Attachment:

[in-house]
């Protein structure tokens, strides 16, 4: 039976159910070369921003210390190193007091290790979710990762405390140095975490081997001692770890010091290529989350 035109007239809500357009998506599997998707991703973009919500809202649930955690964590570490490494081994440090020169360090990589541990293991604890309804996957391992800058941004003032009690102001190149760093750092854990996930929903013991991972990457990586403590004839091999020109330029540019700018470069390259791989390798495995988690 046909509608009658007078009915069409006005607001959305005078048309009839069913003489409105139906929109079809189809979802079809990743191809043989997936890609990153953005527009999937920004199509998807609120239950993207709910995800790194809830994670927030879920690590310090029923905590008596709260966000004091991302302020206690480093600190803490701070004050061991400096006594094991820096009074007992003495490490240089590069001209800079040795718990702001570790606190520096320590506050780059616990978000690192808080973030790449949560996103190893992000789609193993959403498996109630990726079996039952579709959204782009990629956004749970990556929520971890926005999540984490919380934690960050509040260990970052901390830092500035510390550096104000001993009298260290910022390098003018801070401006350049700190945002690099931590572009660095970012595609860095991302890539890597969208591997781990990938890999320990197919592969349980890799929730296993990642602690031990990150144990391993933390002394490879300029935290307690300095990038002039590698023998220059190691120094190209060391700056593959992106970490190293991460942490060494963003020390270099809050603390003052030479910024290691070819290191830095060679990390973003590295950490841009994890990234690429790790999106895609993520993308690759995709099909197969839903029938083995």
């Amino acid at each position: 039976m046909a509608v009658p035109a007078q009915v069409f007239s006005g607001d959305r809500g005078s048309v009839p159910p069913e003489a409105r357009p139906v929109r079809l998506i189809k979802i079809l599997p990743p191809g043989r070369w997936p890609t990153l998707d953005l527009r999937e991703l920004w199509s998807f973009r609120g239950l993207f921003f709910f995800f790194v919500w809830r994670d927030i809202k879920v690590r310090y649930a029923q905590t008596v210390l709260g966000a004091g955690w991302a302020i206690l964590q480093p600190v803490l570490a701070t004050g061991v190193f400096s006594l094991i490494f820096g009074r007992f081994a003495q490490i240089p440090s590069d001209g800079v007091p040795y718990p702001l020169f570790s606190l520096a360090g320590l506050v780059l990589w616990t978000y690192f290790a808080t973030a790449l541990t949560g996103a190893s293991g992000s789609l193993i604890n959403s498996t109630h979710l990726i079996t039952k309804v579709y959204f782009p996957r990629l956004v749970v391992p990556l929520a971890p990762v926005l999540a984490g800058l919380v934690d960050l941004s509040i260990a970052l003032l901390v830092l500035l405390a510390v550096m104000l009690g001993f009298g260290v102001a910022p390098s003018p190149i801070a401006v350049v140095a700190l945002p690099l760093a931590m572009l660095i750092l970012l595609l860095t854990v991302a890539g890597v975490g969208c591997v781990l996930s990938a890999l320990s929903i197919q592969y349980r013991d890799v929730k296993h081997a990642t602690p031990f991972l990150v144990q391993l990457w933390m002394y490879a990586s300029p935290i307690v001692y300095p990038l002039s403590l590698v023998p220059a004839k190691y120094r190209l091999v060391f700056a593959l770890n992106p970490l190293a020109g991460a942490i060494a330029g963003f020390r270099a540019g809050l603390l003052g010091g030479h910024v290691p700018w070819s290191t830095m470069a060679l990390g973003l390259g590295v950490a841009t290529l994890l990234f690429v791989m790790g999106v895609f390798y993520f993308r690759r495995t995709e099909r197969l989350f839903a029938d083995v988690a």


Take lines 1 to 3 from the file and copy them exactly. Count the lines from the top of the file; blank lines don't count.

[in-house]
């Protein structure tokens, strides 16, 4: 039976159910070369921003210390190193007091290790979710990762405390140095975490081997001692770890010091290529989350 035109007239809500357009998506599997998707991703973009919500809202649930955690964590570490490494081994440090020169360090990589541990293991604890309804996957391992800058941004003032009690102001190149760093750092854990996930929903013991991972990457990586403590004839091999020109330029540019700018470069390259791989390798495995988690 046909509608009658007078009915069409006005607001959305005078048309009839069913003489409105139906929109079809189809979802079809990743191809043989997936890609990153953005527009999937920004199509998807609120239950993207709910995800790194809830994670927030879920690590310090029923905590008596709260966000004091991302302020206690480093600190803490701070004050061991400096006594094991820096009074007992003495490490240089590069001209800079040795718990702001570790606190520096320590506050780059616990978000690192808080973030790449949560996103190893992000789609193993959403498996109630990726079996039952579709959204782009990629956004749970990556929520971890926005999540984490919380934690960050509040260990970052901390830092500035510390550096104000001993009298260290910022390098003018801070401006350049700190945002690099931590572009660095970012595609860095991302890539890597969208591997781990990938890999320990197919592969349980890799929730296993990642602690031990990150144990391993933390002394490879300029935290307690300095990038002039590698023998220059190691120094190209060391700056593959992106970490190293991460942490060494963003020390270099809050603390003052030479910024290691070819290191830095060679990390973003590295950490841009994890990234690429790790999106895609993520993308690759995709099909197969839903029938083995």
């Amino acid at each position: 039976m046909a509608v009658p035109a007078q009915v069409f007239s006005g607001d959305r809500g005078s048309v009839p159910p069913e003489a409105r357009p139906v929109r079809l998506i189809k979802i079809l599997p990743p191809g043989r070369w997936p890609t990153l998707d953005l527009r999937e991703l920004w199509s998807f973009r609120g239950l993207f921003f709910f995800f790194v919500w809830r994670d927030i809202k879920v690590r310090y649930a029923q905590t008596v210390l709260g966000a004091g955690w991302a302020i206690l964590q480093p600190v803490l570490a701070t004050g061991v190193f400096s006594l094991i490494f820096g009074r007992f081994a003495q490490i240089p440090s590069d001209g800079v007091p040795y718990p702001l020169f570790s606190l520096a360090g320590l506050v780059l990589w616990t978000y690192f290790a808080t973030a790449l541990t949560g996103a190893s293991g992000s789609l193993i604890n959403s498996t109630h979710l990726i079996t039952k309804v579709y959204f782009p996957r990629l956004v749970v391992p990556l929520a971890p990762v926005l999540a984490g800058l919380v934690d960050l941004s509040i260990a970052l003032l901390v830092l500035l405390a510390v550096m104000l009690g001993f009298g260290v102001a910022p390098s003018p190149i801070a401006v350049v140095a700190l945002p690099l760093a931590m572009l660095i750092l970012l595609l860095t854990v991302a890539g890597v975490g969208c591997v781990l996930s990938a890999l320990s929903i197919q592969y349980r013991d890799v929730k296993h081997a990642t602690p031990f991972l990150v144990q391993l990457w933390m002394y490879a990586s300029p935290i307690v001692y300095p990038l002039s403590l590698v023998p220059a004839k190691y120094r190209l091999v060391f700056a593959l770890n992106p970490l190293a020109g991460a942490i060494a330029g963003f020390r270099a540019g809050l603390l003052g010091g030479h910024v290691p700018w070819s290191t830095m470069a060679l990390g973003l390259g590295v950490a841009t290529l994890l990234f690429v791989m790790g999106v895609f390798y993520f993308r690759r495995t995709e099909r197969l989350f839903a029938d083995v988690a």